No U.S. troops have been killed in Iraq and Afghanistan because their body armor was flawed and failed to protect them, a senior Army official said Thursday as the service defended the way the lifesaving gear is tested before being used in combat.
A new audit by the Pentagon inspector general said the specially hardened ceramic plates from one body armor manufacturer — Armor Works of Chandler, Ariz. — were tested improperly and may not provide troops adequate protection.
The audit recommended that nearly 33,000 of the Armor Works plates be withdrawn from an inventory of about 2 million produced by nearly a dozen different companies.
Army Secretary Pete Geren disputed the inspector general's findings, but agreed to withdraw the Armor Works plates as a precautionary step. In a move underscoring the tension between the inspector general's office and the Army, Geren has asked a senior Pentagon official to settle the disagreement.
In a separate action, the Army in December voluntarily withdrew just over 8,000 plates because of testing gaps. Those plates were made by Armor Works and other manufacturers, including Ceradyne of Costa Mesa, Calif., and Simula, which is part of BAE Systems.
"We don't issue defective body armor," said Army Brig. Gen. Peter Fuller, the officer in charge of buying the equipment that troops carry.
Fuller spent much of Thursday on Capitol Hill where he sought to defuse the criticism generated by the audit.
Used by U.S. forces
The body armor used by most American forces in Iraq and Afghanistan consists of a vest with two large ceramic plates; one inserted in the front and one in the back to blunt enemy ammunition. The plates, known as ESAPI, protect most of the upper body from small arms fire and have proved to be lifesaving equipment.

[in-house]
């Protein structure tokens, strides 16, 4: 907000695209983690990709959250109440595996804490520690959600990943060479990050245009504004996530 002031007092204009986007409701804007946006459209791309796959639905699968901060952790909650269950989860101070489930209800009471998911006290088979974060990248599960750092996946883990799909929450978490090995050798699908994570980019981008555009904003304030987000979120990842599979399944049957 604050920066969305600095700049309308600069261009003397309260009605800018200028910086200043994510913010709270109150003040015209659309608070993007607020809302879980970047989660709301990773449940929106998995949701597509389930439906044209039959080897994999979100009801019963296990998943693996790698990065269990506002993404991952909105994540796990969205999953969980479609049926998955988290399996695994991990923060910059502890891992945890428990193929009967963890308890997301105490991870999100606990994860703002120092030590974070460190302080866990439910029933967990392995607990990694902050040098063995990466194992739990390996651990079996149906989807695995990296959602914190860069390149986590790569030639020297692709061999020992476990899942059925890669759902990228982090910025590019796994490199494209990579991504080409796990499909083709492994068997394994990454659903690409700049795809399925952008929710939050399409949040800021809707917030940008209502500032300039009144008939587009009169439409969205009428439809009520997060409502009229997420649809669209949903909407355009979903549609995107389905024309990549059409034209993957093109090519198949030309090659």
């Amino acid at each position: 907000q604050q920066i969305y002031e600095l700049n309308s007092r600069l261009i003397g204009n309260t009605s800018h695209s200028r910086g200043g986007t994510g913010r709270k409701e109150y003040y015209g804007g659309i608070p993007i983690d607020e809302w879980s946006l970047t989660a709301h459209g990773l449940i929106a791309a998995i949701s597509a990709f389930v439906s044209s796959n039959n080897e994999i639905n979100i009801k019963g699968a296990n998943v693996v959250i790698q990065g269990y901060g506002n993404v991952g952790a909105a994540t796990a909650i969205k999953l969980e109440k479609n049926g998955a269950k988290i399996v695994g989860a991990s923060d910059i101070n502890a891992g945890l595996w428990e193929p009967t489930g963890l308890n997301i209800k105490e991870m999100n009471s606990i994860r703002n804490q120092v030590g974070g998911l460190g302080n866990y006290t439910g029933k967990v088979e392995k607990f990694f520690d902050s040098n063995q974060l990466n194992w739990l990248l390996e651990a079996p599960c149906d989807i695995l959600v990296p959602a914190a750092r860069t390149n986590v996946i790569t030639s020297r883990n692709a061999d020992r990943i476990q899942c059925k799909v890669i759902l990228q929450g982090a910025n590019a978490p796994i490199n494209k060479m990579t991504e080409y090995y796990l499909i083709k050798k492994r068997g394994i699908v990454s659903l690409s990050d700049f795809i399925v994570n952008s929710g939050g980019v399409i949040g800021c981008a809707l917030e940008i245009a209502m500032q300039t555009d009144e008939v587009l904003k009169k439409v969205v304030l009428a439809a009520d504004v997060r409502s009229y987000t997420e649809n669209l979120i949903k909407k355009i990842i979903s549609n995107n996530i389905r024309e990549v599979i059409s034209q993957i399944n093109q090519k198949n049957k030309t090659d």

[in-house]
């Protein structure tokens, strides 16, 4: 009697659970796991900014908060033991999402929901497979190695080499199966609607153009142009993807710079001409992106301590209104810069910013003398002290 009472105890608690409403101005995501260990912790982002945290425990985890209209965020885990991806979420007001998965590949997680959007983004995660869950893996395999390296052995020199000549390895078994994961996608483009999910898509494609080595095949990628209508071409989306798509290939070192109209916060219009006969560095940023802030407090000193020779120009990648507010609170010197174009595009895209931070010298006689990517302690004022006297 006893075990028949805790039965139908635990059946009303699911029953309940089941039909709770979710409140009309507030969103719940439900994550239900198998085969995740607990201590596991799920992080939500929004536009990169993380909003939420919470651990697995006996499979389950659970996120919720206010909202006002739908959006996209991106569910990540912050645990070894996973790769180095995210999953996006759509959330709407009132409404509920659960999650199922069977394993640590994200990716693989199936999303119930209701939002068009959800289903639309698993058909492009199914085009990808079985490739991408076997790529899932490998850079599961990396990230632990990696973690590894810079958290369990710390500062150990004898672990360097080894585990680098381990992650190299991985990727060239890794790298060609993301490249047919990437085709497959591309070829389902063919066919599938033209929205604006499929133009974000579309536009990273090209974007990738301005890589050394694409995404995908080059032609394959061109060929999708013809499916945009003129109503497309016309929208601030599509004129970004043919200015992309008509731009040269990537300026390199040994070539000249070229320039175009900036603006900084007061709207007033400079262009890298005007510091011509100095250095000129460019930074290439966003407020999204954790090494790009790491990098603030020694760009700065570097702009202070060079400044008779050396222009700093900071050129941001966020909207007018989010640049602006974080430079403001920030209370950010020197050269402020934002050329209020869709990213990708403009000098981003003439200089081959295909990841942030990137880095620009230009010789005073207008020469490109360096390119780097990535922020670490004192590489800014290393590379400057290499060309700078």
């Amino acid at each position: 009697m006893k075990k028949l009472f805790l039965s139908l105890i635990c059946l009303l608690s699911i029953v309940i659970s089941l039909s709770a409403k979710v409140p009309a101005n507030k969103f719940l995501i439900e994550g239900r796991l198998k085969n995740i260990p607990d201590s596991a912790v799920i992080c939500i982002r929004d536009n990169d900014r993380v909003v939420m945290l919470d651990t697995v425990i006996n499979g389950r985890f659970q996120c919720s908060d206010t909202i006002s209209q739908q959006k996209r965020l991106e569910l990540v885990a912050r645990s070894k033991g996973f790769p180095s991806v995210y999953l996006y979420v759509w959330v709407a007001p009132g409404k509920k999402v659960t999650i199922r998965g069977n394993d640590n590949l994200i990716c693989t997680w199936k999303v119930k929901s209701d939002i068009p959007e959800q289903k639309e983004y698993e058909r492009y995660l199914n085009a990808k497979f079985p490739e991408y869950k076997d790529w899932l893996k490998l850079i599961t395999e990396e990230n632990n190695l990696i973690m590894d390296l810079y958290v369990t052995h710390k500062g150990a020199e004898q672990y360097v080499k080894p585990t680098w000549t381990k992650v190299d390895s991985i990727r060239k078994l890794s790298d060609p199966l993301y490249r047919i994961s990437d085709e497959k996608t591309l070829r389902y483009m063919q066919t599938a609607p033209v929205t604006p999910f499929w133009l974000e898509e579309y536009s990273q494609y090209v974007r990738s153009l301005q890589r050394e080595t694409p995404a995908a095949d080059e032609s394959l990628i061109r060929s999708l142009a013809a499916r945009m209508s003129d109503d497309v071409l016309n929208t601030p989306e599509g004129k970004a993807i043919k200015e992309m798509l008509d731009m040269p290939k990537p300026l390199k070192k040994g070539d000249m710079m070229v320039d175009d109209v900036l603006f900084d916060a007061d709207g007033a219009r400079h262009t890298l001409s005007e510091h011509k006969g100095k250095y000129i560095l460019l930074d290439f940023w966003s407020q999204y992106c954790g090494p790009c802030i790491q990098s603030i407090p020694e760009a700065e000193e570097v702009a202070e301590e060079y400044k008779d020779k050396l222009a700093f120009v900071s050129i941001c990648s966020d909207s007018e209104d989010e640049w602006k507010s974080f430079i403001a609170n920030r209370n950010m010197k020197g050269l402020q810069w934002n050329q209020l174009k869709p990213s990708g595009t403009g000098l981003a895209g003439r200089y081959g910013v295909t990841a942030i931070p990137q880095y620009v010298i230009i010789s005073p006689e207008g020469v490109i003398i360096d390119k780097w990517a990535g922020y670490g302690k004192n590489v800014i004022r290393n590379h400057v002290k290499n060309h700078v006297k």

While the plates being withdrawn represent about 2 percent of the total, the hint that even a small number of troops may be vulnerable raises the temperature in Washington. Rep. Louise Slaughter, D-N.Y., requested in 2006 that the inspector general review the way body armor is bought and tested. She wants the watchdog agency to dig deeper.
"This is just a mess," Slaughter said Thursday. "The Army's trying to say this is no big deal. It's a very big deal."
The Armor Works contract examined by the inspector general was awarded in August 2004 and ran through early 2008. Overall, the Army bought more than 102,000 of the protective inserts through the contract at a cost of just over $57 million, according to the audit.
Auditors focused on a step called first article testing. These tests are to confirm the product meets the Army's specifications. But the audit says the Army didn't perform or score the tests consistently. The 33,000 Armor Works plates in question were from designs that passed testing but should have failed, the audit says.
William Perciballi, president of Armor Works, said the plates have been thoroughly tested and are safe to use.
The inspector general's audit also said there must be a single testing standard to ensure that every plate offers the same level of protection.
Special Operations Command in Tampa, Fla., which has its own budget to buy gear for U.S. commandos, currently has a much more rigorous process than the Army. For example, the command tests for "shatter gap," a condition that can occur when a bullet hits the plate at a slower speed than it is designed to defeat. Instead of the bullet shattering when it hits, it may stay intact and go through the plate.
'Defective' tests alleged
In a twist, Armor Works last year accused the Army of conducting "defective" tests after the company's plates failed in trials for an improved series of ceramic inserts called XSAPI.
In a July 22 protest filed with the Government Accountability Office, Armor Works said the tests should have been conducted at an independent laboratory instead of at the Army's Aberdeen Proving Ground in Maryland.
And in words that could come back to haunt the company, the company said the Army's "deviations from established testing procedures put troops in the field at risk, because without appropriate testing it is impossible to ensure that troops receive effective body armor."
The GAO rejected the Armor Works protest.
"There's some irony," Perciballi said. "After we'd spoken out against something that we feel is very important, which is proper testing of body armor, we get a recall of our plates."